You know that feeling when you’re watching a scary film, but you can’t not look, even though it’s horrifying? That’s how I feel when I read Jane Fallon’s novels.
Don’t misunderstand me, she is a brilliant writer. Fallon’s character are realistic and relatable, the plot is usually based on a relationship, platonic or romantic, and completely believable. It’s just that there is always a metaphorical car crash, and you have to look. Fallon is credited with creating a new genre, Chick Lit Noir, which I like to think of as “oh-my-God-why-did-they-do-that – cringe-humiliation-cringe”.
From the blurb:
Rumours, secrets and lies. It’s all in a day’s work. Tamsin and her best friend Michelle have been inseparable since they were teenagers. Even now they spend all their time together, along with Patrick, Michelle’s handsome husband. So when Tamsin hears a rumour that Patrick is having an affair, she is furious. Unwilling to ignore it, Tamsin plots a scheme to catch Patrick in the act, using her assistant Bea as live-bait. It should be fool proof. After all, Tamsin can trust Bea with anything. From her daily coffee order to fetching her dry-cleaning, writing reports and doing all the filing – Bea does everything with a smile on her face. Except Tamsin never considered Bea might have her own agenda. And if she does, then Tamsin really needs to watch her back…
Sooooo Bea sounds like a solid friend, doesn’t she? I’m going to emphasise no spoilers, because it may seem like there are spoilers in this review, but I promise you that I’m not revealing anything that isn’t disclosed at the start of the book. If you don’t want to know anything about the story beyond the description look away now!!!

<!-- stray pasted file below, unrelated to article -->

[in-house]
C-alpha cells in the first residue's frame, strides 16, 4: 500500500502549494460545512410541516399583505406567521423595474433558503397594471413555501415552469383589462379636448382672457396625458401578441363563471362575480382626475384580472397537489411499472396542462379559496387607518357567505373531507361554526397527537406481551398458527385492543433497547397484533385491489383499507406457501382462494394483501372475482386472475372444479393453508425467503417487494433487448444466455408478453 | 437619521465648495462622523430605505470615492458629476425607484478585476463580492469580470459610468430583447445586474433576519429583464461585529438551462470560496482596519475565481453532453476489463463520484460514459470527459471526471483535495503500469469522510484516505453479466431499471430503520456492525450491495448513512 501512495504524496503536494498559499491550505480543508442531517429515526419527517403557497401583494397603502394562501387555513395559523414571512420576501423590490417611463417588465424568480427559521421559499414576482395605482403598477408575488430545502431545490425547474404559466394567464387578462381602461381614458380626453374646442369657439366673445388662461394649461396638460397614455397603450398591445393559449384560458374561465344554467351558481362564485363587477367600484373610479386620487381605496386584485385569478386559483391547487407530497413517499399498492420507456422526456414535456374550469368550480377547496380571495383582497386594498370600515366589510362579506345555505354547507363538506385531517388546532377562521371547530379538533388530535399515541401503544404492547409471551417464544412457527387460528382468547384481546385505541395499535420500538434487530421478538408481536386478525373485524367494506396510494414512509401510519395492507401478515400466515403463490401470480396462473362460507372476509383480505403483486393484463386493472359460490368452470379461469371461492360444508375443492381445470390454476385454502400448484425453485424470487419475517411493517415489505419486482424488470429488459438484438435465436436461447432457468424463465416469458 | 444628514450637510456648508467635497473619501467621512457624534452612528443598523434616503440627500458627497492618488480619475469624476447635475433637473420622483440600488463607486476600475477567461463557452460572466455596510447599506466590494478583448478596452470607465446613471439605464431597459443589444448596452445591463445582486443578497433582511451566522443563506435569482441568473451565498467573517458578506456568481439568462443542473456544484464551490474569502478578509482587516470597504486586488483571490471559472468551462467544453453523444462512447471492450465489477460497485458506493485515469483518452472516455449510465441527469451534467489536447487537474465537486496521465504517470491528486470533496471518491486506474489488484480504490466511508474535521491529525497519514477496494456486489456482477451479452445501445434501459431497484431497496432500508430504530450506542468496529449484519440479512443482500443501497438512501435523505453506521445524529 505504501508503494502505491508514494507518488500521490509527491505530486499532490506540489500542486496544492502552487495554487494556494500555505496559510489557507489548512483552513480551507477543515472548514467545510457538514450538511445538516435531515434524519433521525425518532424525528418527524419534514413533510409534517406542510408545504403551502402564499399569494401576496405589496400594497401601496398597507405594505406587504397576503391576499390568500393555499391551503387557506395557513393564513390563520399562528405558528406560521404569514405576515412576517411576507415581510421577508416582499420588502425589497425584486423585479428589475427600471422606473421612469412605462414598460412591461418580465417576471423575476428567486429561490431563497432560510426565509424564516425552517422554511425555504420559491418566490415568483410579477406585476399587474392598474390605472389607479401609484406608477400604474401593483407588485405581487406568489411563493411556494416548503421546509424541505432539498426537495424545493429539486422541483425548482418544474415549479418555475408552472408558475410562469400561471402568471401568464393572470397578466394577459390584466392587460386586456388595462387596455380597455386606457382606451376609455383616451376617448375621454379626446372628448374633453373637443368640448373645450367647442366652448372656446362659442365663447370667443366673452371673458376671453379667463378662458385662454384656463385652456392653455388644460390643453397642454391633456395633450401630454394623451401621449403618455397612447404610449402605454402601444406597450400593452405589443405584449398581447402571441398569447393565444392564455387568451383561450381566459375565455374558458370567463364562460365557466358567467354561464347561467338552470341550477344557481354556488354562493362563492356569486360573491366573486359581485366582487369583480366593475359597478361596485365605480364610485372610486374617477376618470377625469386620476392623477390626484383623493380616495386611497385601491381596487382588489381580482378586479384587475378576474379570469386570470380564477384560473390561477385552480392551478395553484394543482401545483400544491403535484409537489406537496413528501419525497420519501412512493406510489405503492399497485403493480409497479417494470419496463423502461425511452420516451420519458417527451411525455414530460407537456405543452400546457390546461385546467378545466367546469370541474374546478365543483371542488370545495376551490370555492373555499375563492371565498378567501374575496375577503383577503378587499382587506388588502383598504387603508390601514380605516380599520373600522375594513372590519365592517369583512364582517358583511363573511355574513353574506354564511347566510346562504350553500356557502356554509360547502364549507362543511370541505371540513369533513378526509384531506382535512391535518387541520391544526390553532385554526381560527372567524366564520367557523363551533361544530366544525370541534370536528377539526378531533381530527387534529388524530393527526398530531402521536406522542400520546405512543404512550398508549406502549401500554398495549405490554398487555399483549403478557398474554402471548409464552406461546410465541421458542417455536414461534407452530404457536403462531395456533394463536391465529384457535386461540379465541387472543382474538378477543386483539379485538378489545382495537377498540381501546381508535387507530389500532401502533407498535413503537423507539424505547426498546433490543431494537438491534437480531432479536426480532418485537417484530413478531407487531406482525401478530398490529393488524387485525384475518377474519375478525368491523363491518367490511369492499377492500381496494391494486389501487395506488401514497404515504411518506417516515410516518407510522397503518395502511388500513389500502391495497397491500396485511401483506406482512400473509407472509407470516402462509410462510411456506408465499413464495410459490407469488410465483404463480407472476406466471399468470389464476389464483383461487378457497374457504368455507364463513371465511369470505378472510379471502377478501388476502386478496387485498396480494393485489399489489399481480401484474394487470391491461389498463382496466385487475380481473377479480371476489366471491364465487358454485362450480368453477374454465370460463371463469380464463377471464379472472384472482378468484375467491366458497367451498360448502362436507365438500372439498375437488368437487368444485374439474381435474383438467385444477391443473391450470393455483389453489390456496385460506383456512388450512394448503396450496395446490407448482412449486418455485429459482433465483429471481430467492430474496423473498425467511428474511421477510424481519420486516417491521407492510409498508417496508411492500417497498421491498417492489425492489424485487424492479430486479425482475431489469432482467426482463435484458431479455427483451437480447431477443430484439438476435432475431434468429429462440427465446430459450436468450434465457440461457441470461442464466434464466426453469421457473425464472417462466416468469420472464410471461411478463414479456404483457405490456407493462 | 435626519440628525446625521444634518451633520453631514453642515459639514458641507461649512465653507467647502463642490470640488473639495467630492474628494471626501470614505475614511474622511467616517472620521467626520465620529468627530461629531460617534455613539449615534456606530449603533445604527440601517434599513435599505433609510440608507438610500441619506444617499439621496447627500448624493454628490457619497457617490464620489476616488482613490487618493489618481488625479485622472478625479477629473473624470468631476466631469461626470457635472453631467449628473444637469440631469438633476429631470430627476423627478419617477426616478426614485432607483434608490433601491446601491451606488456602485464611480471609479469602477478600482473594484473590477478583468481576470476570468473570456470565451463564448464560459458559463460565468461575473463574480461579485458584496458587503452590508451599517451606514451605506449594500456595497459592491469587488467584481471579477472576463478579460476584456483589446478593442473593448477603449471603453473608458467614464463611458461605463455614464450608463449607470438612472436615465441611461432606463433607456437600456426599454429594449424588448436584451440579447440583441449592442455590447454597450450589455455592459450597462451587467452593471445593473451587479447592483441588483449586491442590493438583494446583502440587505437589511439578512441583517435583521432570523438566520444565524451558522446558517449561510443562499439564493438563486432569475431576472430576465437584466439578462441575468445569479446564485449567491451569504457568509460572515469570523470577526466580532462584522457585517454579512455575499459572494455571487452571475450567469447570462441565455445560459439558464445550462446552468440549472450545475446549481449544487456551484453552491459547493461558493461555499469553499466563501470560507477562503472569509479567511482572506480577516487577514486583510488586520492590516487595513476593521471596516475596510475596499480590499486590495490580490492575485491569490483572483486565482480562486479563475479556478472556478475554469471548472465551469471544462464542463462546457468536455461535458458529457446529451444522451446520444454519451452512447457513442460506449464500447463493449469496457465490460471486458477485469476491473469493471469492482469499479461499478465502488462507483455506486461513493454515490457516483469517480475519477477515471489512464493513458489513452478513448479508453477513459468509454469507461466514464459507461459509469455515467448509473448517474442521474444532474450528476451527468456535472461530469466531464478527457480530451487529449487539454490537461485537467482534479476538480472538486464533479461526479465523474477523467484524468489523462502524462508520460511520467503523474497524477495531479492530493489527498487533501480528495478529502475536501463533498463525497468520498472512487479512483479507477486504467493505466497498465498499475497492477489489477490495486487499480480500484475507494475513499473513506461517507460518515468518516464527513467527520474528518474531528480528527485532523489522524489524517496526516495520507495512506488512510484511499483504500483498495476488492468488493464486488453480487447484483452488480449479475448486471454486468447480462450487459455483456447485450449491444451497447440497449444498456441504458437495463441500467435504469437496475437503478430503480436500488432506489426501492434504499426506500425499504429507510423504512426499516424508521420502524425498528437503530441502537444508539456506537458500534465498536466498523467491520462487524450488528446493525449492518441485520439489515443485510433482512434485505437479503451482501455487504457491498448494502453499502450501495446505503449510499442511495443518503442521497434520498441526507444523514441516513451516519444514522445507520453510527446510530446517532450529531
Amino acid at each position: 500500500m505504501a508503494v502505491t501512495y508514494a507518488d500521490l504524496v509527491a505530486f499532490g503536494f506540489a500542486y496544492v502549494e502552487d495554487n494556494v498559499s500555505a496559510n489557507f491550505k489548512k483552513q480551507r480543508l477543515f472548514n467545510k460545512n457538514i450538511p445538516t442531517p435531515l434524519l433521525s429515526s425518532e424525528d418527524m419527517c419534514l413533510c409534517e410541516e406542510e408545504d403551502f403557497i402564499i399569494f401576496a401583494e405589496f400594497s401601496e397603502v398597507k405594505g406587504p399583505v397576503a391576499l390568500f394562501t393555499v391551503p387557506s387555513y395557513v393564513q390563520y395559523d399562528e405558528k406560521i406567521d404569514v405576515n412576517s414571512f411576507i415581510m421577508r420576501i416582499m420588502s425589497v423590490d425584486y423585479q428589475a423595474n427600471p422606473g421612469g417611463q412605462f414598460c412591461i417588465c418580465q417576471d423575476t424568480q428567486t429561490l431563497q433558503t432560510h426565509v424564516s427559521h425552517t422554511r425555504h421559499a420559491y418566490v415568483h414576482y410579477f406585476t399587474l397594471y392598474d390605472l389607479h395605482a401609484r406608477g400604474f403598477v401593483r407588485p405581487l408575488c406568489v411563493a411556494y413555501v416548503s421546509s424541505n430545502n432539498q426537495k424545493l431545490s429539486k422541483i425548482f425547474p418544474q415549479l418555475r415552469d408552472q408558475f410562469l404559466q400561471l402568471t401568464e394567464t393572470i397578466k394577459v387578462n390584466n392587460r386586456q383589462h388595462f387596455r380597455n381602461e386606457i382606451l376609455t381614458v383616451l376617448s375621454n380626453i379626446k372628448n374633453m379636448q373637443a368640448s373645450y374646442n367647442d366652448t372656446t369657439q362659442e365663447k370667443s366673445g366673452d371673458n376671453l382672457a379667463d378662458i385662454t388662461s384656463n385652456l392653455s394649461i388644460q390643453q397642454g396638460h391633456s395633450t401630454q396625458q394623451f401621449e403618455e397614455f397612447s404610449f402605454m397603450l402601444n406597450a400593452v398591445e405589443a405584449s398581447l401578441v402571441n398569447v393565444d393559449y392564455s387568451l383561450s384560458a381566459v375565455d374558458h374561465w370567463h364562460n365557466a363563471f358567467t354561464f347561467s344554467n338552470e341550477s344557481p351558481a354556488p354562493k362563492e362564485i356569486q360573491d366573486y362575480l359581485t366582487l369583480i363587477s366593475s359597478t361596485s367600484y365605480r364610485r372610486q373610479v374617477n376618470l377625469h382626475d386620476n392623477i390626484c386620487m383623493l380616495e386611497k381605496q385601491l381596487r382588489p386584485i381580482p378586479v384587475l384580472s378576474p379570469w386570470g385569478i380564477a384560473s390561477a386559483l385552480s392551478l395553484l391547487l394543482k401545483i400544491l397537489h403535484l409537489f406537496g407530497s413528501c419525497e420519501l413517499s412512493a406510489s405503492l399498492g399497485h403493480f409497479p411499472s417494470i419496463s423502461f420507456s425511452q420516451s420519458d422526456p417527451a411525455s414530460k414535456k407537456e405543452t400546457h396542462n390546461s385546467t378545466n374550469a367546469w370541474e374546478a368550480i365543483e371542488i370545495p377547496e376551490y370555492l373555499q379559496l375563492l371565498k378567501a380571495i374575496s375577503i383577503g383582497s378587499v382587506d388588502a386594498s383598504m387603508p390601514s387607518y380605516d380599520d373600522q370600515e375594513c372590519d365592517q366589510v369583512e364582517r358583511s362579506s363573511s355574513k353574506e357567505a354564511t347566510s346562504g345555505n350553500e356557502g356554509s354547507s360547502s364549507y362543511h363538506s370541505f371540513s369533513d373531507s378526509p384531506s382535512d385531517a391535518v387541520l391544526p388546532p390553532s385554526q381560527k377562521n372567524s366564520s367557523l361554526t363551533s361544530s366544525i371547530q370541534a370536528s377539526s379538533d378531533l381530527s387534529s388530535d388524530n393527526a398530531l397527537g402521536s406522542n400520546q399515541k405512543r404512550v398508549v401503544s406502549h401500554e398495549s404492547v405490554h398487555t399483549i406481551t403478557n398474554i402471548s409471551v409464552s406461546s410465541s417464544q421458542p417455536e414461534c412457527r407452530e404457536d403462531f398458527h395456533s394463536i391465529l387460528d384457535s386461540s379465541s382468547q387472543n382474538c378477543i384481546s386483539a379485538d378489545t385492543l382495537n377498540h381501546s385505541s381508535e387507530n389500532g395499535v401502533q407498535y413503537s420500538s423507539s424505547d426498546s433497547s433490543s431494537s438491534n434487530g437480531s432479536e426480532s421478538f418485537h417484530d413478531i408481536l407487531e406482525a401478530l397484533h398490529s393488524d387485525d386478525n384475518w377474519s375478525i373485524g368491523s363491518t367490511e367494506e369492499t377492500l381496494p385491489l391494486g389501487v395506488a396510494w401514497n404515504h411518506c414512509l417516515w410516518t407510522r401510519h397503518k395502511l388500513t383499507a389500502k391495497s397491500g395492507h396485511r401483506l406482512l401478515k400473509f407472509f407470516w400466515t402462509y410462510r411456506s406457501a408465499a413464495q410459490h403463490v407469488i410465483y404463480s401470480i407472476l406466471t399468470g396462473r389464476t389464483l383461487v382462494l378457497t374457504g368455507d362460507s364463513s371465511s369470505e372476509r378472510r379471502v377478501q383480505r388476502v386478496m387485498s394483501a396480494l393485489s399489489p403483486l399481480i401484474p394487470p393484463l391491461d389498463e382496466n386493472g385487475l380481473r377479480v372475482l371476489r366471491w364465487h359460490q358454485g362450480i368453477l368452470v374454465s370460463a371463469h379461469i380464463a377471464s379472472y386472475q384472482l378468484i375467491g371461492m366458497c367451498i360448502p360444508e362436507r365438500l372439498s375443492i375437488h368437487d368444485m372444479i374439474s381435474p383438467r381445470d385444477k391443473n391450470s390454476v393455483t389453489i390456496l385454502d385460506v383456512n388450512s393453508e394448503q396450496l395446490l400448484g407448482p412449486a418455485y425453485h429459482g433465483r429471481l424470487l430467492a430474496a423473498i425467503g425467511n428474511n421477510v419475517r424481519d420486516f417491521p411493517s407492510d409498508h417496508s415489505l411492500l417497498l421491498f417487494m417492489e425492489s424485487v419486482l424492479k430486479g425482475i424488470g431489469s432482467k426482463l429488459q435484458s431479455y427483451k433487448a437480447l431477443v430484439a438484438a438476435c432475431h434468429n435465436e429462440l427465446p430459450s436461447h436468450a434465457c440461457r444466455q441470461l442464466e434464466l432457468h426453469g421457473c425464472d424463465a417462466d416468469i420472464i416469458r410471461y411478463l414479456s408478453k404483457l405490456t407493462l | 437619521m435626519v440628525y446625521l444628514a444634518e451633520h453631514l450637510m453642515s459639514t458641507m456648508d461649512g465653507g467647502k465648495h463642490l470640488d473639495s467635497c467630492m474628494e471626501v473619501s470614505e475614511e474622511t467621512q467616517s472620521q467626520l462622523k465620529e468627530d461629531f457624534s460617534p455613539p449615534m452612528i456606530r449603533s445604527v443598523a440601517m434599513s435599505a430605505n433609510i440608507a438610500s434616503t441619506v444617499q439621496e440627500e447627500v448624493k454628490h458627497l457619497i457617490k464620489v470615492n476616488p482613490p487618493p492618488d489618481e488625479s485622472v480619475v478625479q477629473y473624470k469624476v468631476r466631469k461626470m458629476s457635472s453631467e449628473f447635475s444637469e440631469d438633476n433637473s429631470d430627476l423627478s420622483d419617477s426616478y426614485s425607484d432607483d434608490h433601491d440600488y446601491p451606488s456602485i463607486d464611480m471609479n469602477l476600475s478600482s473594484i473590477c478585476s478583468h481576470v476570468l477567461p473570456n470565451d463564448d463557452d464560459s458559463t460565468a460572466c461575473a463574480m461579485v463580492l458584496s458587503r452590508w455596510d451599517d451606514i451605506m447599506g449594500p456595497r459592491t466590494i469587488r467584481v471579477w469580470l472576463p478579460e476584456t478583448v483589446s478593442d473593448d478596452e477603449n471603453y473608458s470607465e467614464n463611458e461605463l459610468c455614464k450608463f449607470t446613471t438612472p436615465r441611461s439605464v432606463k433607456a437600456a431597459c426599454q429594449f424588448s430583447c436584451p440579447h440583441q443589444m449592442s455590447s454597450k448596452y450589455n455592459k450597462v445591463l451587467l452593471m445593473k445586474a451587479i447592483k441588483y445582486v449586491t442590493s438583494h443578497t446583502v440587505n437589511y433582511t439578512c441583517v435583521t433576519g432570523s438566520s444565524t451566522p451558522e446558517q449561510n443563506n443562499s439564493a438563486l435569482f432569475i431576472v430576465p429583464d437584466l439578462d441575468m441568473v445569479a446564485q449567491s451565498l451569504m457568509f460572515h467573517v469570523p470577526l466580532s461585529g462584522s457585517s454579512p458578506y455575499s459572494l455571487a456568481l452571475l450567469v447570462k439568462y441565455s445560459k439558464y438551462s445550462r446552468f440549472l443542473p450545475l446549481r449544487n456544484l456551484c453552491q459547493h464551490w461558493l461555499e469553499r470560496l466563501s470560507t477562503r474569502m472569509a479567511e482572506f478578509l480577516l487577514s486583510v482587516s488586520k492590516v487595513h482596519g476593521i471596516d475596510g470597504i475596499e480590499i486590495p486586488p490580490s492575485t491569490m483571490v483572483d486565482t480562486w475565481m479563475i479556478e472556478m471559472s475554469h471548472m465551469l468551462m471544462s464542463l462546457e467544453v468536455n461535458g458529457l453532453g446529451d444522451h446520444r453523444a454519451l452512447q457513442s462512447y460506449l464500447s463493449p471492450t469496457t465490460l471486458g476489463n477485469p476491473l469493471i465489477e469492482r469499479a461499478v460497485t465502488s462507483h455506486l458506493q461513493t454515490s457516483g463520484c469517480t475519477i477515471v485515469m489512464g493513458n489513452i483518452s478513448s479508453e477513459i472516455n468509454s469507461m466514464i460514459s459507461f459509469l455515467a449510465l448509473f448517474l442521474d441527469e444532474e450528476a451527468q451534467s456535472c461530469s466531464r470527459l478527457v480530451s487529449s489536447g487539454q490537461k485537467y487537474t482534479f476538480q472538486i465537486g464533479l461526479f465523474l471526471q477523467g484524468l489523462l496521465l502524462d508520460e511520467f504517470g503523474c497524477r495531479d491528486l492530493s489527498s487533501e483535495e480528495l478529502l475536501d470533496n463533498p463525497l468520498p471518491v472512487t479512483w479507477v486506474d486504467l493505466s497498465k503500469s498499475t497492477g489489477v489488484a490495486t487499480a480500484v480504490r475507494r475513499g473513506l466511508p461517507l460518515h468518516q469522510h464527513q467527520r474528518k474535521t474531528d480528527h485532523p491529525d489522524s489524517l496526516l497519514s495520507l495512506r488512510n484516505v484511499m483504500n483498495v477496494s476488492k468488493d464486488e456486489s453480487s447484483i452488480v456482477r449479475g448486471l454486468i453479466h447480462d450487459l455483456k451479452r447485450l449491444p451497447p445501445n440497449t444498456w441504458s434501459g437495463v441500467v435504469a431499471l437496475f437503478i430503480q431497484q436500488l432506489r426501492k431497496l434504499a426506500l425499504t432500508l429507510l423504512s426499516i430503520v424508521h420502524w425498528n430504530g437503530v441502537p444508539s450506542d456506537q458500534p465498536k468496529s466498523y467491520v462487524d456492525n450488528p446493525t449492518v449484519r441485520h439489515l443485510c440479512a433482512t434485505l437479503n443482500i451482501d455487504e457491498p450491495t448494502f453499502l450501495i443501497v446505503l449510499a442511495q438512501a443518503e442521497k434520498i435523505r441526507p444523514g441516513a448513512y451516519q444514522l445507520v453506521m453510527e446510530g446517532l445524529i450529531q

Still with me? Okay. Continuing on.
So Tamsin and Michelle are best friends, have been since they were young and are practically sisters. Michelle is happily married to Patrick and has a successful career in advertising. Patrick is a commissioning editor for a television channel.Tamsin is single, but she refuses to settle for just anyone so as not to be alone. She is a partner in a production company that produces television documentaries and loves her dog Ron (I know, random name for a dog. Love it).
Tamsin isn’t Patrick’s biggest fan, and thinks he’s a bit of a cocky git, but Michelle loves him so she tolerates him. Until she starts to hear rumours from colleagues that Patrick has been playing away from home. She gets the brilliant idea to get her PA Bea to try it on with him at a corporate event, to catch him in the act. Because nothing will go wrong with that plan?!?!
Bea and Tamlin’s relationship is a bit odd by the way, Tamsin relies on her waaaay too much, Bea organises her personal and professional life. I know PA’s do sometimes manage elements of their bosses personal lives, but seriously, it’s weird. This is coming from someone who worked with a guy who got his PA to go out and buy him fresh packs of Hugo Boss socks every week. They could only be worn once and then had to be thrown away. Just saying…
So Bea does her honey trap thing and reports back that it doesn’t work. Patrick calls round to see Tamsin, apparently distraught because he thinks Michelle doesn’t trust him and has set some sort of investigator onto him. Tamsin guiltily reassures him, helps him drown his sorrows, oh yes, and then has sex with him. Yeah. Didn’t see that on the back cover. Again, all in the beginning of the book.
Tamsin is consumed by guilt and self loathing, but chalks the indiscretion up to too much wine between old friends. Then Patrick starts to use Tamsin as his alibi for other indiscretions and threatens to tell Michelle everything if she doesn’t cover for him. It turns out that Patrick will stick it in anything. Also, he’s very manipulative.
Will Tamsin ruin her lifelong friendship with Michelle to spare her the pain of being married to a serial cheater? She has a difficult decision to make, but at least she can trust her assistant to help her make the right choice…can’t she?
I don’t think I can say anything more than I already have; it’s an excruciating, cringe worthy read that will have you turning the pages so quickly you’ll give yourself a paper cut.